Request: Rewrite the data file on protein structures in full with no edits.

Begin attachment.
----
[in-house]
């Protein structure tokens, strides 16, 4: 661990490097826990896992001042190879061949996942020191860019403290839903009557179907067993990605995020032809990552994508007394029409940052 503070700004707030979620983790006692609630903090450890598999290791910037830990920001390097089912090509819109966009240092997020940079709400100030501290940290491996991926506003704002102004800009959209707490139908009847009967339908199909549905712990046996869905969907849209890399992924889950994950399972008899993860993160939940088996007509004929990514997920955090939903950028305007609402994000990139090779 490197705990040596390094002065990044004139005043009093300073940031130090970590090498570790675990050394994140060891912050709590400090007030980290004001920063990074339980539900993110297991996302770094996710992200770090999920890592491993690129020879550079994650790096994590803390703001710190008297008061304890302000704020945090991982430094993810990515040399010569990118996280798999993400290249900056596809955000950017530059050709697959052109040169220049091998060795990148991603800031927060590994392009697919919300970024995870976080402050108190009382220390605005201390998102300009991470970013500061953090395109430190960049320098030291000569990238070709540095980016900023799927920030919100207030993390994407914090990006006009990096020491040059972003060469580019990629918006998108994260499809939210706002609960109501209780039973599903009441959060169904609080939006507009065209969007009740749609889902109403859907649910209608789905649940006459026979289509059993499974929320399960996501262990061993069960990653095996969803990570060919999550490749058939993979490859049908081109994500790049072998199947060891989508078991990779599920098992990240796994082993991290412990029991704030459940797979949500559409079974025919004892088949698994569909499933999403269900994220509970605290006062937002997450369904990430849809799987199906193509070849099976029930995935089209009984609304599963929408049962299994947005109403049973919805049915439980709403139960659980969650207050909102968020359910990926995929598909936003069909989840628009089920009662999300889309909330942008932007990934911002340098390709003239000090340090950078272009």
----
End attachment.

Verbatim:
[in-house]
């Protein structure tokens, strides 16, 4: 661990490097826990896992001042190879061949996942020191860019403290839903009557179907067993990605995020032809990552994508007394029409940052 503070700004707030979620983790006692609630903090450890598999290791910037830990920001390097089912090509819109966009240092997020940079709400100030501290940290491996991926506003704002102004800009959209707490139908009847009967339908199909549905712990046996869905969907849209890399992924889950994950399972008899993860993160939940088996007509004929990514997920955090939903950028305007609402994000990139090779 490197705990040596390094002065990044004139005043009093300073940031130090970590090498570790675990050394994140060891912050709590400090007030980290004001920063990074339980539900993110297991996302770094996710992200770090999920890592491993690129020879550079994650790096994590803390703001710190008297008061304890302000704020945090991982430094993810990515040399010569990118996280798999993400290249900056596809955000950017530059050709697959052109040169220049091998060795990148991603800031927060590994392009697919919300970024995870976080402050108190009382220390605005201390998102300009991470970013500061953090395109430190960049320098030291000569990238070709540095980016900023799927920030919100207030993390994407914090990006006009990096020491040059972003060469580019990629918006998108994260499809939210706002609960109501209780039973599903009441959060169904609080939006507009065209969007009740749609889902109403859907649910209608789905649940006459026979289509059993499974929320399960996501262990061993069960990653095996969803990570060919999550490749058939993979490859049908081109994500790049072998199947060891989508078991990779599920098992990240796994082993991290412990029991704030459940797979949500559409079974025919004892088949698994569909499933999403269900994220509970605290006062937002997450369904990430849809799987199906193509070849099976029930995935089209009984609304599963929408049962299994947005109403049973919805049915439980709403139960659980969650207050909102968020359910990926995929598909936003069909989840628009089920009662999300889309909330942008932007990934911002340098390709003239000090340090950078272009």